A card sharp with an improbable amount of luck and a wandering traveler named Bill meet in the middle of the desert. They meet to duel over slander and accusations -- at least on the surface. The card player is erudite, gentlemanly and well-spoken in demeanor; the traveler is dirty, bedraggled and seemingly down on his luck.
But Bill has something up his sleeve, something more than an extra ace. He has a magical rabbit's foot that confers incredible luck and good fortune to anyone who possesses it and allows him to escape the showdown unscathed. But when he encounters a prospector caught between a literal rock and hard place, that luck may have just run out.
Written and directed by Magnus McCullagh and Charlie Brafman this drama luxuriates in the mythology and ethos of the Old West, with its merciless frontier morality, elegantly expansive cinematography and a script that spins a layered, picaresque yarn with panache and dry humor. Guided by a sly, ironic voiceover and told with an unhurried wryness, it nevertheless builds suspense over how the luck of the rabbit's foot will hold -- or even if it's luck at all.
The Coen Brothers and Tarantino -- along with the great Westerns of filmmakers like Sergio Leon -- are obvious antecedents to the storytelling, with its pulp-like cinematic flourishes mixed with violence and dark humor. There's even an animated interlude delving into the mythology of the titular magical object at the story's center that "Kill Bill" fans will enjoy.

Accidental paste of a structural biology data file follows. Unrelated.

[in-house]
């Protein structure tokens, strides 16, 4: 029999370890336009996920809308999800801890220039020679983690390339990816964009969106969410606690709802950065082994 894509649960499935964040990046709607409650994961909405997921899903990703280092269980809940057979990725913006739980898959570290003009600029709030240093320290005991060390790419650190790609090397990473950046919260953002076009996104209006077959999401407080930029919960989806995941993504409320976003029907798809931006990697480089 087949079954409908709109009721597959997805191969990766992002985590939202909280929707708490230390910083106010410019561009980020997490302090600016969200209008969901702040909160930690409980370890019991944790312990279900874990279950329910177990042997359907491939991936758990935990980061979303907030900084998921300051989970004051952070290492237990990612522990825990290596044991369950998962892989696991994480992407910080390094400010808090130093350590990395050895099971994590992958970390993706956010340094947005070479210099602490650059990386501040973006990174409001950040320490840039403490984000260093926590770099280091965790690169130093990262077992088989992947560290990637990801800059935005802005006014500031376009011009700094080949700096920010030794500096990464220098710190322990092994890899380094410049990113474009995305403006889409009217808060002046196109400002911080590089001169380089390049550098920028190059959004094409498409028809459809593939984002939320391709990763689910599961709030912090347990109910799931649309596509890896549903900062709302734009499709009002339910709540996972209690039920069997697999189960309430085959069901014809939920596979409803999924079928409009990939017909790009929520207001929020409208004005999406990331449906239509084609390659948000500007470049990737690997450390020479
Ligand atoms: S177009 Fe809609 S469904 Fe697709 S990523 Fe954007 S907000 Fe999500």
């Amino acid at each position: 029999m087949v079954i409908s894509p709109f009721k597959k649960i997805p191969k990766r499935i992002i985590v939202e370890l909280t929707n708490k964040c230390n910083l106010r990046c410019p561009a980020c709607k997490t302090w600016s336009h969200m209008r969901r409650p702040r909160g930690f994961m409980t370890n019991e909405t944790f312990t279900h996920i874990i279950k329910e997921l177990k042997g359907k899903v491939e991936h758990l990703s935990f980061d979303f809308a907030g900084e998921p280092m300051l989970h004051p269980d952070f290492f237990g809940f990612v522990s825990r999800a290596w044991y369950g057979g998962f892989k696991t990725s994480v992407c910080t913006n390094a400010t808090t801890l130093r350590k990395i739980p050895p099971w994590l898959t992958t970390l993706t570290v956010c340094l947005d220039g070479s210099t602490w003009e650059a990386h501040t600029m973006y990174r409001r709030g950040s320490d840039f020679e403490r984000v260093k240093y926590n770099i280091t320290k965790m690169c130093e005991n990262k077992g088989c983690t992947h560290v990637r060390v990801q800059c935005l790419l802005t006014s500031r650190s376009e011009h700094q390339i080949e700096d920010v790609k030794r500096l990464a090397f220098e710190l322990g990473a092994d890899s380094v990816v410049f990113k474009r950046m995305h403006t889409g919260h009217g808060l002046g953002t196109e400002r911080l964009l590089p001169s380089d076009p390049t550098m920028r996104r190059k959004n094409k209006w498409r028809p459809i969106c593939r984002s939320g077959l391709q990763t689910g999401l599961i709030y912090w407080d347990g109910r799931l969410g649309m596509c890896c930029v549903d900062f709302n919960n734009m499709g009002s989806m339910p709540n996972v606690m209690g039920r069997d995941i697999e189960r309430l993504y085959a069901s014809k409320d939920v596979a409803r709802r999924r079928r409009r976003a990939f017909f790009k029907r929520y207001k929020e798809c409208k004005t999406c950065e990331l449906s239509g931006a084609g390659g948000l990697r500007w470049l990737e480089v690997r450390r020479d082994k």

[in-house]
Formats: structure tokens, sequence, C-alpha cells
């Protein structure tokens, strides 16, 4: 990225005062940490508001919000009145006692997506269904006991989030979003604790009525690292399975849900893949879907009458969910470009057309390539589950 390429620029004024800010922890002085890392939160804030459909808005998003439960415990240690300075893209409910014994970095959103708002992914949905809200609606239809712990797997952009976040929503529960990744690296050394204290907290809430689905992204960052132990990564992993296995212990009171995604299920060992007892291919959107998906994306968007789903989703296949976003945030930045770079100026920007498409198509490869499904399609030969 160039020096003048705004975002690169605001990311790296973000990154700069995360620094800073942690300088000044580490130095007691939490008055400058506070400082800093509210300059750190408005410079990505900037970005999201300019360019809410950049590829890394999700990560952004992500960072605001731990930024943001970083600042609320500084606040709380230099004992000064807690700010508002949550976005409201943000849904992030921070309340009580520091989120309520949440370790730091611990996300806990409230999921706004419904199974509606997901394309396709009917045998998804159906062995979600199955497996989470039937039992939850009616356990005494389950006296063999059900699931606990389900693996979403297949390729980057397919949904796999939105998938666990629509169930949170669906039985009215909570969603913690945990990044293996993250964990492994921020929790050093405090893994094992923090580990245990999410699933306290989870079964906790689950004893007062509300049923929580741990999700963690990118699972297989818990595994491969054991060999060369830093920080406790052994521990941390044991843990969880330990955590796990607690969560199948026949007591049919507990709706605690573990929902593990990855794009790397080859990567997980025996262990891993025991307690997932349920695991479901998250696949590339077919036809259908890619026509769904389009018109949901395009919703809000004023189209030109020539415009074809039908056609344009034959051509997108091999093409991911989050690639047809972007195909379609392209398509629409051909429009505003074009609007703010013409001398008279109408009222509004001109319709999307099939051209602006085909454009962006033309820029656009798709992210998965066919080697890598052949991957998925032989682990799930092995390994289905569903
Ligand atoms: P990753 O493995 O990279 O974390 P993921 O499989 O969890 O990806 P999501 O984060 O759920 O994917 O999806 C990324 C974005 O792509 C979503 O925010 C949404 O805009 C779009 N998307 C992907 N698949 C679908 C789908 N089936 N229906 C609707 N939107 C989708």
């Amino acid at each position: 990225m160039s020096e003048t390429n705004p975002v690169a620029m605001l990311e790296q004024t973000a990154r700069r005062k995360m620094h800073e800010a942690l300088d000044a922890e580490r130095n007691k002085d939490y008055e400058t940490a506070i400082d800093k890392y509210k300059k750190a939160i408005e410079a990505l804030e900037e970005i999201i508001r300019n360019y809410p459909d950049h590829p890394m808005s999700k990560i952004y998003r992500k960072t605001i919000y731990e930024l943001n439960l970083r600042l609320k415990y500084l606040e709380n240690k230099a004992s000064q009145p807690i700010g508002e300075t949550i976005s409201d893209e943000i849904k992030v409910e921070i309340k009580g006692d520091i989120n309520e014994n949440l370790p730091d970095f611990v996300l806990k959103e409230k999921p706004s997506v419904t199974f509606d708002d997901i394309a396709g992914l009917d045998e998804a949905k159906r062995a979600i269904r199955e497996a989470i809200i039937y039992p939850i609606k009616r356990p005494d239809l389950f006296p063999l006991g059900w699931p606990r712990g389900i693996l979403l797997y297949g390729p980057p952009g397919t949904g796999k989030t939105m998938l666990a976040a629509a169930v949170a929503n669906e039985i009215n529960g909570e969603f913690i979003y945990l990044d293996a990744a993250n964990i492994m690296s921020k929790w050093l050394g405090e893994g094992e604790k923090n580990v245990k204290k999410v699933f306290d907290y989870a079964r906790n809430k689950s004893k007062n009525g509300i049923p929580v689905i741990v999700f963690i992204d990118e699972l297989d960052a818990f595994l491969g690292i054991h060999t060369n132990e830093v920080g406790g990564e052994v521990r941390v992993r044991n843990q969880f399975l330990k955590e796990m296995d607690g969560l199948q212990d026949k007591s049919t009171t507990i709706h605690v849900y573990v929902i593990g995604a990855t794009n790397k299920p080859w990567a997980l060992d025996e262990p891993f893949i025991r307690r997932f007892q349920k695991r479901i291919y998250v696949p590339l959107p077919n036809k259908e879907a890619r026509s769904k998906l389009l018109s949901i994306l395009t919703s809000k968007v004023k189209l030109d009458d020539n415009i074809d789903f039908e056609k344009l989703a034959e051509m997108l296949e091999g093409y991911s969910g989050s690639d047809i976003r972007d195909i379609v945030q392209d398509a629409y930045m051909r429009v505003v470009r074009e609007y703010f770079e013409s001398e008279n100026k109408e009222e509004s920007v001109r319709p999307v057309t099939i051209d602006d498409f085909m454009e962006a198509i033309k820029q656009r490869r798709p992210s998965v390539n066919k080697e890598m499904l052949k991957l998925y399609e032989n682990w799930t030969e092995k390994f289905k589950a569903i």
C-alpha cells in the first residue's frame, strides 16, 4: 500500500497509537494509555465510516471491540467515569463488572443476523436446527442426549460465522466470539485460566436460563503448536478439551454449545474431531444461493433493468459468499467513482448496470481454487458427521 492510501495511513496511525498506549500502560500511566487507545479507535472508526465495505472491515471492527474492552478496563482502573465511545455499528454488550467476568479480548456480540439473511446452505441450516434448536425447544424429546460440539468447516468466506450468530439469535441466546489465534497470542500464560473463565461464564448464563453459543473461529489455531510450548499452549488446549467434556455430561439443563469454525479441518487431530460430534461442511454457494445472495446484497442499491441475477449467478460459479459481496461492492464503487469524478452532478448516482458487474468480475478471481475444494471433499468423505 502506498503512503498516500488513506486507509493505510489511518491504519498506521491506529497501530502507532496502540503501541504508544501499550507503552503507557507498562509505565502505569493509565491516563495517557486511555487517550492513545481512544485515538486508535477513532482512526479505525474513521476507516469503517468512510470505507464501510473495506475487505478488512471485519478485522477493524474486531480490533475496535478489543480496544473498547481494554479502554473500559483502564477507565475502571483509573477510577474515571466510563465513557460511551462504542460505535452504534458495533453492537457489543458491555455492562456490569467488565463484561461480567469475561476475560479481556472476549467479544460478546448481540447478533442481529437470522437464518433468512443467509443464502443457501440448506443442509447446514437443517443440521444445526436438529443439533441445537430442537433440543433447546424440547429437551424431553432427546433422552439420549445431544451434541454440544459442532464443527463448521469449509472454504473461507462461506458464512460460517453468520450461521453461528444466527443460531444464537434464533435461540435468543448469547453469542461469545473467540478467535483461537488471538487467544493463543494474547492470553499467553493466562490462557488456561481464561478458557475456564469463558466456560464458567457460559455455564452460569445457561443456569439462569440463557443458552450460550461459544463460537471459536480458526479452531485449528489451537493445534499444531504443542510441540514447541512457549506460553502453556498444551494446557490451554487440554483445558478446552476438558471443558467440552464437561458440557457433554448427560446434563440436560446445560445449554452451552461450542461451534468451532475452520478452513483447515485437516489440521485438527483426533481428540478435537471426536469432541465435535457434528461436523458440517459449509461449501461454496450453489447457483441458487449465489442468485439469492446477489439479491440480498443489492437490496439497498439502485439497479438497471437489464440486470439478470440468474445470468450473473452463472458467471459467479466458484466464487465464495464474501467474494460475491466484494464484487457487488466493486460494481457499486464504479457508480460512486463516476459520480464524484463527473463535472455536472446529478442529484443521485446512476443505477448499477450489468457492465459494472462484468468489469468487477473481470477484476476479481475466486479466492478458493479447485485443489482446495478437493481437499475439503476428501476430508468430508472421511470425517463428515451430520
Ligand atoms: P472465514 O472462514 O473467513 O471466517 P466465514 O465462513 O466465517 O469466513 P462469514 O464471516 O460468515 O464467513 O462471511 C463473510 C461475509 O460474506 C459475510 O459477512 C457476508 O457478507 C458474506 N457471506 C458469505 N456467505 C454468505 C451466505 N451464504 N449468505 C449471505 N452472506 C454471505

But there's something more mythological in the storytelling than just a pastiche of genres, conventions and movie tropes. The characters are less individuals than archetypes, and with the sweeping scope of the narrative, we don't get the chance to learn much about them individually. But they're all connected by the relentless, hard-scrabble need to survive in a harsh, unforgiving land. And their fates are also entangled by the magical talisman, which exerts a strange power over these men's lives. With every uncanny reveal, the humble object acquires more fascination, enough to propel us into its next chapter of what becomes a darkly compelling fable about fate, luck and happenstance -- and make us wonder what it will cause to befall its next owner.
Though handsomely appointed in look and feel and with a pacing that is almost stately in its laconic rhythm, "The Rabbit's Foot" is nevertheless brutal and compelling to watch, a riff on the Western that feels old-timey but never nostalgic. It has a trickster's sense of dark wit at the inexorable violence of the Old West, full of thieves, murderers and opportunists scrabbling for money. A sign of ravaged, mutilated nature holds the key to dominance in this pitiless land. But as it leaves a trail of bodies in its feckless, fickle wake, one might wonder if it's less luck and more vengeance.